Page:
One of the joys of eating in Boyle Heights is that you'll find a good amount of restaurants that are embedded in the neighborhood's history. Spots like El Tepeyac, Al & Bea's and Otomisan have passed the half-century mark and, when you walk into them, you can feel the past and the present intermingle. Yet, Boyle Heights is also home to younger restaurants, like Guisados and Un Solo Sol, who are carving out their own niches in the neighborhood.
As much as you enjoy Downtown L.A. and Hollywood, for you the real L.A. is the old L.A. that exists west of the 405 freeway from Bel-Air to the beach. Places that belong to Dennis Hopper, the Ferus gallery, Jim Morrison writing lyrics on Venice Beach, Less Than Zero trust fund babies, Faye Dunaway lounging by the pool post-Oscars, the Malibu Colony and Joan Didion’s lonely characters nibbling hardboiled eggs as they circle the 405 freeway, too rich to ever be happy. To you, that’s the essence of L.A., the strange paradise city where angels’ fortunes rise and fall daily, casual as the sun.
Italian food has long been of the L.A.’s most consistently popular cuisines, with restaurants like Dan Tana’s, Marino, and Valentino thriving for decades, and consistent lines at Bay Cities Italian Deli. The arrival of restaurants like Bestia, Chi Spacca and Sotto ushered in a new era that dialed up interest in regional Italian cooking and genre-bending concepts. Discover 10 of L.A.’s most interesting new Italian restaurants.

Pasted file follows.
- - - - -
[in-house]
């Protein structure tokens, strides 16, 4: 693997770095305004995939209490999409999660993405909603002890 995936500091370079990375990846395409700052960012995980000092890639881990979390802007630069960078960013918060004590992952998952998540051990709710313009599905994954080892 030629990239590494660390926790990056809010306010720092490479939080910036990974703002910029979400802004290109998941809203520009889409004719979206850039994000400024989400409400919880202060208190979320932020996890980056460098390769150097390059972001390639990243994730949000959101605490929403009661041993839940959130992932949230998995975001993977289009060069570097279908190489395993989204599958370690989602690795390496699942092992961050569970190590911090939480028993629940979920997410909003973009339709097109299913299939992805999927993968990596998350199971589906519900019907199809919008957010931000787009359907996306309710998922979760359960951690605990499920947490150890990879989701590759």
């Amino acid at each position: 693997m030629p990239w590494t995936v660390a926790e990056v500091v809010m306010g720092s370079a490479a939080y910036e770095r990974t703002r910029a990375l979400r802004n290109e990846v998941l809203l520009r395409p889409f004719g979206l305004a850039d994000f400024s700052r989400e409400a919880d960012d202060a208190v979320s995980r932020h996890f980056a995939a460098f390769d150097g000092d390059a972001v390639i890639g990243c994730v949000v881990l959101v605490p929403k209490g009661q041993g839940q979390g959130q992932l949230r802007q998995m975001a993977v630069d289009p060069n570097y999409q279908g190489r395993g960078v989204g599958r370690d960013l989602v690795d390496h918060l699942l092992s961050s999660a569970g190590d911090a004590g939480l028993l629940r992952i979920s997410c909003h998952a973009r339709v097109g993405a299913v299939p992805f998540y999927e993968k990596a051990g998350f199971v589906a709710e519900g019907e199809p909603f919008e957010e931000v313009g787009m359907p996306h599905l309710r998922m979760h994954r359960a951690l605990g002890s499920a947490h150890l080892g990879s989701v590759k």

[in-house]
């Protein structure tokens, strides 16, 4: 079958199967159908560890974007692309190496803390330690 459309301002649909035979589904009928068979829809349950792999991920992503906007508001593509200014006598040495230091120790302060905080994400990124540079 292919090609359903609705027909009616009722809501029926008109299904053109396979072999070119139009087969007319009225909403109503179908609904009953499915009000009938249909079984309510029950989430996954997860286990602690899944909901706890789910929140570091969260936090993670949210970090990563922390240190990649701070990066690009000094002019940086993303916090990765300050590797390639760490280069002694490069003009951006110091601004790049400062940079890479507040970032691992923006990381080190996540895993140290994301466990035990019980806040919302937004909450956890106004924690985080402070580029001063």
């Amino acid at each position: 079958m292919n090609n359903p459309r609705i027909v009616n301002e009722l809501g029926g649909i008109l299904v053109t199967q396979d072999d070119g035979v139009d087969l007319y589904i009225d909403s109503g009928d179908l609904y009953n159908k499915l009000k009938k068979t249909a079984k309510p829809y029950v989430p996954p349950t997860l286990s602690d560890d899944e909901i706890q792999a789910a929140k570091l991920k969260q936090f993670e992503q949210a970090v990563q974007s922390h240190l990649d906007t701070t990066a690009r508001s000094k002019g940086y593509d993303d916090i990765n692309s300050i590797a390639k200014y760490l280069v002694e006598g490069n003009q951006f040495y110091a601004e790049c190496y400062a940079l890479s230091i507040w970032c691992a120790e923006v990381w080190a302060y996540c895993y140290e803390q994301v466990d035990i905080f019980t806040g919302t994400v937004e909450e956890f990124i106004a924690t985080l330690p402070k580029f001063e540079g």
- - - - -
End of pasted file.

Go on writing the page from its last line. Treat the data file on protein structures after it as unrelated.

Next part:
In Boyle Heights, you'll find a fairly large concentration of retail on Cesar E. Chavez Boulevard. Here, you can walk for blocks and pass shop after shop filled with everything from clothing to toys to household items. In addition, you'll find plenty of retail spots on 1st Street. The 1st Street and Cesar Chavez shops are easily accessible via multiple stops on Metro's Gold Line. Read on and discover some of the eclectic shops in Boyle Heights.
Discover Los Angeles
Led by the Getty, Pacific Standard Time: LA/LA involves more than 70 Southern California cultural institutions, from Los Angeles to Palm Springs, and Santa Barbara to San Diego, participating in a vibrant and diverse array of exhibitions, public events and performances that explore Latin American and Latino art.
Many PST: LA/LA exhibits showcase the creative connection between Mexico and Los Angeles. From Oaxacan murals to the Japanese diaspora in Mexico City, read on for ten Mexico-inspired exhibits now on view and opening soon in Los Angeles.
There is something about descending below-ground that conjures feelings of mystery and adventure - just ask Alice. In few places is this more true than the underground bar. Secret entrances, darkened staircases, being in the know are all part of the appeal.
There's no better place to enjoy this feeling than Downtown Los Angeles. Early 20th-century architectural gems have been revived right and left since the start of the 21st - and with them the basement bars, dance clubs and jazz lounges that once served the booming city’s movers and shakers. Bank vaults, a power plant and historic speakeasies are being redesigned for the thriving Downtown L.A. nightlife scene. Read on for Downtown L.A.’s finest in subterranean drinking, dining and dancing.